When the tip of the medical device encounters an obstacle during insertion, the flexible joint member 24 allows the attached location indicating element 20 to easily bend sideways, at some angle to the direction of travel of the inserted medical device, as shown in FIG. 4. The non-radiographic tracking system 30 (see FIGS. 3-4) will immediately display an abrupt change in direction of the location indicating element 20, indicating its collision with an obstacle.

In one embodiment, the location indicating element 20 consists of one or more permanent magnets inside the closed polymer chamber 18. The distal end of the chamber 18 has a soft, rounded tip, and the proximal end of the chamber is fastened to the distal end portion 16 of the elongated member 12, such as a cardiac catheter, via a flexible polymer joint (i.e., the flexible joint member 24), which has sufficient stiffness to prevent the magnet chamber from bending over under the influence of both gravity and the forces from flowing blood within a patient's vasculature, in any orientation. However, the additional lateral forces on the chamber 18 from encountering an obstacle will cause it to bend sideways.

In one example of operation, consider the placement of a cardiac catheter into a patient's superior vena cava, via the femoral vein. The location of the chamber 18 can be tracked during insertion. If the location indicating element 20 is implemented as a permanent magnet, the static magnetic field may be sensed using an external magnetic field detector (i.e., the detector system 30 of FIGS. 3-4), such as described in the previously referenced patents. If multiple magnets are used, their respective magnetic dipoles are arranged to be additive. The displayed arrow 34 pointing in the catheter's direction of travel as shown on the display 32 in FIGS. 3 and 4. As the catheter elongated member 12 exits the inferior vena cava into the right atrium, the tracking system 30 should display a vertical arrow. If the catheter (i.e., the elongated member 12) then enters the superior vena cava as intended, the location arrow 34 would remain vertical on the display 32. However, if the catheter 12 drifted or turned medially, the chamber 18 would soon encounter the atrial wall and bend sideways. The displayed location arrow 34 would correspondingly turn and point more toward horizontal, as illustrated in FIG. 4, thereby alerting the caregiver to stop pushing the catheter, back it out a short distance, and try again.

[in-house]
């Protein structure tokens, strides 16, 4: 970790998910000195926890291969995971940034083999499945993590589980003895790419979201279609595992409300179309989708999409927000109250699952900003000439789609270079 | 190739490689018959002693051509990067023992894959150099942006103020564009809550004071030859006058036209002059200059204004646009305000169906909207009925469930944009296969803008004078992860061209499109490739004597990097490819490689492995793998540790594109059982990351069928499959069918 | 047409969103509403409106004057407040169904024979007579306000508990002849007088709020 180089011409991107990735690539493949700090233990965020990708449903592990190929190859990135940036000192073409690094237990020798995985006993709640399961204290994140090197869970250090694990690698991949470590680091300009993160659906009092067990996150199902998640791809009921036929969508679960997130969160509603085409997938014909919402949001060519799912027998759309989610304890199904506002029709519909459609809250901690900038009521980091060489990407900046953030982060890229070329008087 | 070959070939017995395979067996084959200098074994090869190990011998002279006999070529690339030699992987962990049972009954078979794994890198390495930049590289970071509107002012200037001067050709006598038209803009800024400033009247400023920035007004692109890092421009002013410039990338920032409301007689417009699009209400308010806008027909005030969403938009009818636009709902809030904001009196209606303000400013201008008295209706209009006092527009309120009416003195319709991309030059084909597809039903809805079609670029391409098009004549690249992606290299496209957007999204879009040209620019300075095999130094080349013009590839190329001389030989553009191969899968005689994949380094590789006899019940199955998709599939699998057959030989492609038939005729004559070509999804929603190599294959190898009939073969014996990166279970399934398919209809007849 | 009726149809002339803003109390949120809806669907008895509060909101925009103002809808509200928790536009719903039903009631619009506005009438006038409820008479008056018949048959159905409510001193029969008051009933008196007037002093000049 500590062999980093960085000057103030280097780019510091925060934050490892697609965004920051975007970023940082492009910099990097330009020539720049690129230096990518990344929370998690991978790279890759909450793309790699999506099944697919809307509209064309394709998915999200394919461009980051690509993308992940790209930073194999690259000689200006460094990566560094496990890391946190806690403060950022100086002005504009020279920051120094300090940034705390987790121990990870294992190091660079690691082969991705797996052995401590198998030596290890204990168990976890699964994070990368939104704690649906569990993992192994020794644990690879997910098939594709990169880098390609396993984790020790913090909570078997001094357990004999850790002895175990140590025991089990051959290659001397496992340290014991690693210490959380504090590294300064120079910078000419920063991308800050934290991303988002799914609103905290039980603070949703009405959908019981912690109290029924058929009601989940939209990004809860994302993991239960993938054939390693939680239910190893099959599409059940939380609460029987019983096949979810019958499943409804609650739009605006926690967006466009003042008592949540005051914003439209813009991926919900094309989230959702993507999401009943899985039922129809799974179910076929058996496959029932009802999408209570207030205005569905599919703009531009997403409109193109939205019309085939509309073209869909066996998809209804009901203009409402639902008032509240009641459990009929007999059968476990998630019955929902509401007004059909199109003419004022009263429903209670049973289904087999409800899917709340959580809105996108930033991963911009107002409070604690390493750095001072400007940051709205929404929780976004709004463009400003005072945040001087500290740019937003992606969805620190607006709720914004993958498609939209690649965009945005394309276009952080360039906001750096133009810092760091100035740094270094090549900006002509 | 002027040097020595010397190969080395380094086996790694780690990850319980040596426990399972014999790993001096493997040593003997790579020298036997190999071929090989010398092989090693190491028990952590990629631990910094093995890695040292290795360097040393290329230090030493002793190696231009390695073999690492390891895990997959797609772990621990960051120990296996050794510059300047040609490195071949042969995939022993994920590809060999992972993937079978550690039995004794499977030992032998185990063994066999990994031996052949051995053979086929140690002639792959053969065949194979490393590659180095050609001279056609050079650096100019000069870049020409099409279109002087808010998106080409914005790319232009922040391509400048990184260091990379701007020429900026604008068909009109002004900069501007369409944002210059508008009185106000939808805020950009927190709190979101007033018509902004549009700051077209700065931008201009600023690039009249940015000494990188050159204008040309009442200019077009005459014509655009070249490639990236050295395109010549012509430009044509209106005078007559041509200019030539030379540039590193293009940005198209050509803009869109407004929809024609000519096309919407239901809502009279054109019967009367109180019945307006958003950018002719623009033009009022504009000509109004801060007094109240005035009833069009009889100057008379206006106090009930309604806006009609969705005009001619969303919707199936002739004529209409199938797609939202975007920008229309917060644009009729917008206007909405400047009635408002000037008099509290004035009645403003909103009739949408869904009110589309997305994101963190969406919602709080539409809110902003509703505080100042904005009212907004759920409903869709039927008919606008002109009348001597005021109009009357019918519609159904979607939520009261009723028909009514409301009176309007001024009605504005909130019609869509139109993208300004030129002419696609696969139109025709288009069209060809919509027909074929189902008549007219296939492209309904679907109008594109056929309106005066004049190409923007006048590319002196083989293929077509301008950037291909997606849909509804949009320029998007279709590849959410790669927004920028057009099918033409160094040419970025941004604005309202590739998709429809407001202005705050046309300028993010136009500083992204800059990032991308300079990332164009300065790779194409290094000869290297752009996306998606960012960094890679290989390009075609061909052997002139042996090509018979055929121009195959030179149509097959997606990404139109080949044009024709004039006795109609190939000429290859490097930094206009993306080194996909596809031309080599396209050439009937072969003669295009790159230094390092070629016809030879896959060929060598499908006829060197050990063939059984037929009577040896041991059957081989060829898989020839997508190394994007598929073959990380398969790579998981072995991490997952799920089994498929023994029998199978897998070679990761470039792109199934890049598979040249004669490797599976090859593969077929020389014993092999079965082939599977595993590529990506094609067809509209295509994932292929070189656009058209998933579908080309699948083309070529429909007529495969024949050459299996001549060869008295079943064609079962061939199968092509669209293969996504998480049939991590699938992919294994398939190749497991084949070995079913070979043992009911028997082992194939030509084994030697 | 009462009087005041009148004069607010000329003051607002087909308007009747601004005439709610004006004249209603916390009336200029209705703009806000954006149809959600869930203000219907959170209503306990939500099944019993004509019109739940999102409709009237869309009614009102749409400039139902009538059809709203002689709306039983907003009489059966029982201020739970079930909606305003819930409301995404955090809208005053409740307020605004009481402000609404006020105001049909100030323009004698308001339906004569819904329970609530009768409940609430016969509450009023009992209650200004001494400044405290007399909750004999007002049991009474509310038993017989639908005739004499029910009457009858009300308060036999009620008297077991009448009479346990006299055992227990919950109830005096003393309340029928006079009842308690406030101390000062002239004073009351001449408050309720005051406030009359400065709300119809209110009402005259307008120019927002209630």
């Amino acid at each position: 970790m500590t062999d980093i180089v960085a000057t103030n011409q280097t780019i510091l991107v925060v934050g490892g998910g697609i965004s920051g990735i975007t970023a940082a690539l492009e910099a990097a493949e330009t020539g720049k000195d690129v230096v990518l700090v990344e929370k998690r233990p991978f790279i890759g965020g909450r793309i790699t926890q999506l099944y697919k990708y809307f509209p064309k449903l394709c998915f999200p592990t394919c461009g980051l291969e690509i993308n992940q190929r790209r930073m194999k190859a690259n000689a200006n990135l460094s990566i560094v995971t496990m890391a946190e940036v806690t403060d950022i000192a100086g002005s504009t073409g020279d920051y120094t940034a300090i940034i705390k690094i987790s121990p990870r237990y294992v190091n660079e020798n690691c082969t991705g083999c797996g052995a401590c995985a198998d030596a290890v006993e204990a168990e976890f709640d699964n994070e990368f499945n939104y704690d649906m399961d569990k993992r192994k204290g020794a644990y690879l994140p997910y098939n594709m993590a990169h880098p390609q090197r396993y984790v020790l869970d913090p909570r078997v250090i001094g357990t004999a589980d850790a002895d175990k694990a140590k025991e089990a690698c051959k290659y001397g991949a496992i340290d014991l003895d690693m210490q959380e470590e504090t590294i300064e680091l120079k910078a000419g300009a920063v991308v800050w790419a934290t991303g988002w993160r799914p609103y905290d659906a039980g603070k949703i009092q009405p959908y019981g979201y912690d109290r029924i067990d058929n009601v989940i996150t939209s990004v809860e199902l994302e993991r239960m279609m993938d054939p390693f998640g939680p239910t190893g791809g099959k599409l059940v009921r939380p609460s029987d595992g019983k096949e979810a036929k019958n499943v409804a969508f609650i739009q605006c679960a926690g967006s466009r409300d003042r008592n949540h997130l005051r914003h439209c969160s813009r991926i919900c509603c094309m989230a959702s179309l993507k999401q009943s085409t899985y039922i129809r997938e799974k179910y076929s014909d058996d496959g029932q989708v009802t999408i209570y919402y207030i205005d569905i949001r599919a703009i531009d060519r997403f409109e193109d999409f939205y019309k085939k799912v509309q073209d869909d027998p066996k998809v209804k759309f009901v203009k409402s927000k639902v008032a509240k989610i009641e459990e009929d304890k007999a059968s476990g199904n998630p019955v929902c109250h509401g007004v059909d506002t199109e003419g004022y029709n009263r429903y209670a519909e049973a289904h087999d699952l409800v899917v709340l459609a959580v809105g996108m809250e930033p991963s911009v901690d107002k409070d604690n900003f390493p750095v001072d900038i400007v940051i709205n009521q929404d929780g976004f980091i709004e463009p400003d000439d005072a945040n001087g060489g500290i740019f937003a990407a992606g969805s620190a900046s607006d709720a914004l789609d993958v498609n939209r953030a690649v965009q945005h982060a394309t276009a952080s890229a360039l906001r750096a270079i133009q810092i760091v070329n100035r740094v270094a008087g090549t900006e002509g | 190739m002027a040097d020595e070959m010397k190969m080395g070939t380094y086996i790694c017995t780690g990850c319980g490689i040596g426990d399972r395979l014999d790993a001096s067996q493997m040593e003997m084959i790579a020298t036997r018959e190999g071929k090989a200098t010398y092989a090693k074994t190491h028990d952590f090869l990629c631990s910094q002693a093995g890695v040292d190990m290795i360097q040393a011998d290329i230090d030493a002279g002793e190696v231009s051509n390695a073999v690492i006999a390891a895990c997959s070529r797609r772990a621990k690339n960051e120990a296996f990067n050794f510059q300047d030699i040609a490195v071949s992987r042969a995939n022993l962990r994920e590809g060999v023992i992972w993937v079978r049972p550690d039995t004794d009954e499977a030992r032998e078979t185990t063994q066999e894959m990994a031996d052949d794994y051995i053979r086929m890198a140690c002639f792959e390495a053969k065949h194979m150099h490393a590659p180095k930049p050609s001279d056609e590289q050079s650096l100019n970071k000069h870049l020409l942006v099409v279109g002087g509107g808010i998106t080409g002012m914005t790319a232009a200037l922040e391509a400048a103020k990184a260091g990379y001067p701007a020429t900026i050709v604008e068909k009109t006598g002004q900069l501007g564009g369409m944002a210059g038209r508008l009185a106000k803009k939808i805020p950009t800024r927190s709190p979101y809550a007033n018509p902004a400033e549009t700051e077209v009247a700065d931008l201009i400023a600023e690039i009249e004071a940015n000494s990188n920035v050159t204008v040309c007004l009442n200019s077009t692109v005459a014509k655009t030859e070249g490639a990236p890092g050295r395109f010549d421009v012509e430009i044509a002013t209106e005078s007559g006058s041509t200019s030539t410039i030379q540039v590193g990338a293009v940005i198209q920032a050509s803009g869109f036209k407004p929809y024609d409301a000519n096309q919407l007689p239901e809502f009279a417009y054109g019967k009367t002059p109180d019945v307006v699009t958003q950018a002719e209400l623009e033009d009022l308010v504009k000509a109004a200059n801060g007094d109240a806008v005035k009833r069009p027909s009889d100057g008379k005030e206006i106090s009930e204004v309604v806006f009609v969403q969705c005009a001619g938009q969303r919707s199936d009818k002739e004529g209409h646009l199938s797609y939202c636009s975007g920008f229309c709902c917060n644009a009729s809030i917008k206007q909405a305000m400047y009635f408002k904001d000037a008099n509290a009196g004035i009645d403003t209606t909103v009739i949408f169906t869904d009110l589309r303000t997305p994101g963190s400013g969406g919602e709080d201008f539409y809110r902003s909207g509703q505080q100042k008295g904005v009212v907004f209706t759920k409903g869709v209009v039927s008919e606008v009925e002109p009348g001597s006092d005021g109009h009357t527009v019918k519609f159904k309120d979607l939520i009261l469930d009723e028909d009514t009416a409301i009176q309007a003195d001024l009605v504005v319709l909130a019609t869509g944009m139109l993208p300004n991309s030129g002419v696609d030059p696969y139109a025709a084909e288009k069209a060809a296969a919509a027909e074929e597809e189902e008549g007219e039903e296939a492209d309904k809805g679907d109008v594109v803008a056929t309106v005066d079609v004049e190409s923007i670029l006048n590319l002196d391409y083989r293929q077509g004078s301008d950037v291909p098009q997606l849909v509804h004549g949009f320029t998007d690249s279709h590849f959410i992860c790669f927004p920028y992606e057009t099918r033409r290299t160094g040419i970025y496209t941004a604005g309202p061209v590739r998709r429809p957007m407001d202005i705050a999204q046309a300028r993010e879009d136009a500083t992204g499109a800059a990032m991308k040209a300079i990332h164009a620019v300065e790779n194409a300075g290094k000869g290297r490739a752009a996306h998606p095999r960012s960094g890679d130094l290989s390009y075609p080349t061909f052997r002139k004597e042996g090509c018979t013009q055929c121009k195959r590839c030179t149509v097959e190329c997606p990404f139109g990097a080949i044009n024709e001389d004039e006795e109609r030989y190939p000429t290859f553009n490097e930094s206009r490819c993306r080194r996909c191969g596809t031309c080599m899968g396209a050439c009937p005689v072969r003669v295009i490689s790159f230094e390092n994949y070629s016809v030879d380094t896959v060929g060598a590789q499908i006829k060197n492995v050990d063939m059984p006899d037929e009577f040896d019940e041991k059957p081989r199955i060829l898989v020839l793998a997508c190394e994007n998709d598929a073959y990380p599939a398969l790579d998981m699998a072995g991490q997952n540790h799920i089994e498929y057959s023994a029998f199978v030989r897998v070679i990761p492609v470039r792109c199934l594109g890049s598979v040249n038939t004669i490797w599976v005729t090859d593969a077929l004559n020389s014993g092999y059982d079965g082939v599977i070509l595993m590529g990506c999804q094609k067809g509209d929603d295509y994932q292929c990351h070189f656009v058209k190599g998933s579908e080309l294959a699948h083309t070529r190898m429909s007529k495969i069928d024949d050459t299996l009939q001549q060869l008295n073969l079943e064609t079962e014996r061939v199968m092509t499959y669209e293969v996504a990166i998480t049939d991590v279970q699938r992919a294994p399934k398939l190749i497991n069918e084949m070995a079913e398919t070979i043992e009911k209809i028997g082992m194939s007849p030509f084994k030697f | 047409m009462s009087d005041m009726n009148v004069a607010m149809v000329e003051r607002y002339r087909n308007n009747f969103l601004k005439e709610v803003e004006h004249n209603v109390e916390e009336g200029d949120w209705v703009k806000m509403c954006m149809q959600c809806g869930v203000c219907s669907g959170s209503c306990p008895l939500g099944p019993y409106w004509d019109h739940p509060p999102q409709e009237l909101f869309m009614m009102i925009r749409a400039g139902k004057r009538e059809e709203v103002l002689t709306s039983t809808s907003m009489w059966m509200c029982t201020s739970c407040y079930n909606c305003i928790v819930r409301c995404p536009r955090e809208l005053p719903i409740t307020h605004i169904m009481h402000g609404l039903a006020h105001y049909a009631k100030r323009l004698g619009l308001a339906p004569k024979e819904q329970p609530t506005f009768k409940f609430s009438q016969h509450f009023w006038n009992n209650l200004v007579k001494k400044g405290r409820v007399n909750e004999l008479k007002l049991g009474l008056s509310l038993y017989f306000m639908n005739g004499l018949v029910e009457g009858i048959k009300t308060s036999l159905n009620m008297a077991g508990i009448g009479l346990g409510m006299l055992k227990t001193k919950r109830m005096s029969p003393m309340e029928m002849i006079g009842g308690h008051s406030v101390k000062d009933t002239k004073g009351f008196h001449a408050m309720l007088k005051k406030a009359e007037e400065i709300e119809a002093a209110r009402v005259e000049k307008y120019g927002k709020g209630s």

From the foregoing it will be appreciated that, although specific embodiments of the invention have been described herein for purposes of illustration, various modifications may be made without deviating from the spirit and scope of the invention. For example, the location indicating element 20 has been described in a number of different embodiments. Those skilled in the art will recognize that other location indicating elements may also be used with the system 10. Accordingly, the present invention is not limited by the specific form of the location indicating element 20.

As another example, the location indicating element 20 may be adjoined to the distal end portion 16 of the elongated member 12 in a variety of different implementations. Different materials and different techniques may be used to flexibly couple the location indicating element 20 to the elongated member 12. Accordingly, the present invention is not limited by any specific method used to flexibly attach the location indicating element 20 to the elongated member 12.

As a further example, the display 32 in FIGS. 3 and 4 may be implemented in a variety of different embodiments. The specific implementation of the display 32 may be dependent on the type of element selected for the location indicating element 20. However, it should be clear that the present invention is not limited by the type of display used to indicate that the elongated member has encountered an obstacle.